A national reading and math test that has long been used to track U.S. student achievement is the latest postponement amid the coronavirus pandemic, officials announced Wednesday.
Concerns over the accessibility of the National Assessment of Educational Progress have postponed the test to 2022, the National Center for Education Statistics said.
The National Assessment of Educational Progress, typically occurring every two years, had been slated early next year for hundreds of thousands of the country’s fourth and eighth graders.
The national assessments are given to a representative sample of students, from all socioeconomic backgrounds, across the 50 states. It is overseen by the government.
Too many students are receiving their education through distance learning or are physically attending schools in locations where outside visitors are being barred from entering, said NCES Commissioner James Woodworth in a statement.
"The change in operations and lack of access to students to be assessed means that NAEP will not be able to produce estimates of what students know and can do that would be comparable to either past or future national or state estimates," he wrote.
Reading scores drop, math scores low. Will high school seniors be ready for graduation?
The test's postponement is the latest to affect student testing around the country. Many colleges have now gone SAT/ACT optional in the wake of accessibility issues in the pandemic. Some graduate schools are even making the Graduate Records Examination, MCAT or LSAT optional for applicants.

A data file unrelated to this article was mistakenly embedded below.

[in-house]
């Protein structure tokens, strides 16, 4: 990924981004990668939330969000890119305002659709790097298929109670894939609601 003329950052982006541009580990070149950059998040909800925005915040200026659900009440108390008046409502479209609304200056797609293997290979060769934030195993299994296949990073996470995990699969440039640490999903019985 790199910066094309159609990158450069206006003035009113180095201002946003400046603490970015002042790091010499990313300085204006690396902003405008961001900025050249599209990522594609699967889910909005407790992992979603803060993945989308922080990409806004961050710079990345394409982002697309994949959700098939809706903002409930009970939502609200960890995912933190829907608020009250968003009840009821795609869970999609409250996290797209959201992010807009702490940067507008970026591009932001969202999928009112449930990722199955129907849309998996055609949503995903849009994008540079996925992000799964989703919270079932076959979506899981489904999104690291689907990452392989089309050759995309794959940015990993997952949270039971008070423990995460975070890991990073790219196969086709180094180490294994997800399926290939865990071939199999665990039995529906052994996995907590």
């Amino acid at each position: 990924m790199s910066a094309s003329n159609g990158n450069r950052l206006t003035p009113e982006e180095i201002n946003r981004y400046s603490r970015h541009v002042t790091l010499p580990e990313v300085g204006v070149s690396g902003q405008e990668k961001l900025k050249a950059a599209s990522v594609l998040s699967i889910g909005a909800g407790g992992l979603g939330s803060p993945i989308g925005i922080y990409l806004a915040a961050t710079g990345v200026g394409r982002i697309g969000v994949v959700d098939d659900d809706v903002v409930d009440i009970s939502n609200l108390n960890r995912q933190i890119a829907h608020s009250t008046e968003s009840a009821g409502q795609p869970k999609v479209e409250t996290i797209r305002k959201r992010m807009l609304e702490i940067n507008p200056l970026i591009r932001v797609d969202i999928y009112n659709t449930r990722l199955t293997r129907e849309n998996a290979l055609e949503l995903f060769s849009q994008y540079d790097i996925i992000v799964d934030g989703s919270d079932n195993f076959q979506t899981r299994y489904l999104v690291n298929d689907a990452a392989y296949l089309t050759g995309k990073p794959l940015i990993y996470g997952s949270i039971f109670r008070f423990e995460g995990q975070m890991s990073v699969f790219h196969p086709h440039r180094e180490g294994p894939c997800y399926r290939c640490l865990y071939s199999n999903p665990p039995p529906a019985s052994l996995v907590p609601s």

But the decision also delays data that could help show how the pandemic is impacting learning, in a nation already suffers from low scores in reading, English and math.
The average reading score for high school seniors has dropped between 2015 and 2019, while math scores for those soon-to-be-graduates remained flat, according to 2019 national test results.
Still, Education Secretary Betsy DeVos wrote Tuesday in a letter to Congress and the Center that "the much more valuable and actionable measures of learning loss will be the annual assessments required of states."
Her letter also noted that because NAEP is federally mandated, Congress would need to sign off on postponing the national testing for a year.
Contributing: Erin Richards, USA TODAY; The Associated Press
This article originally appeared on USA TODAY: COVID-19 forces postponement of national math, reading tests to 2022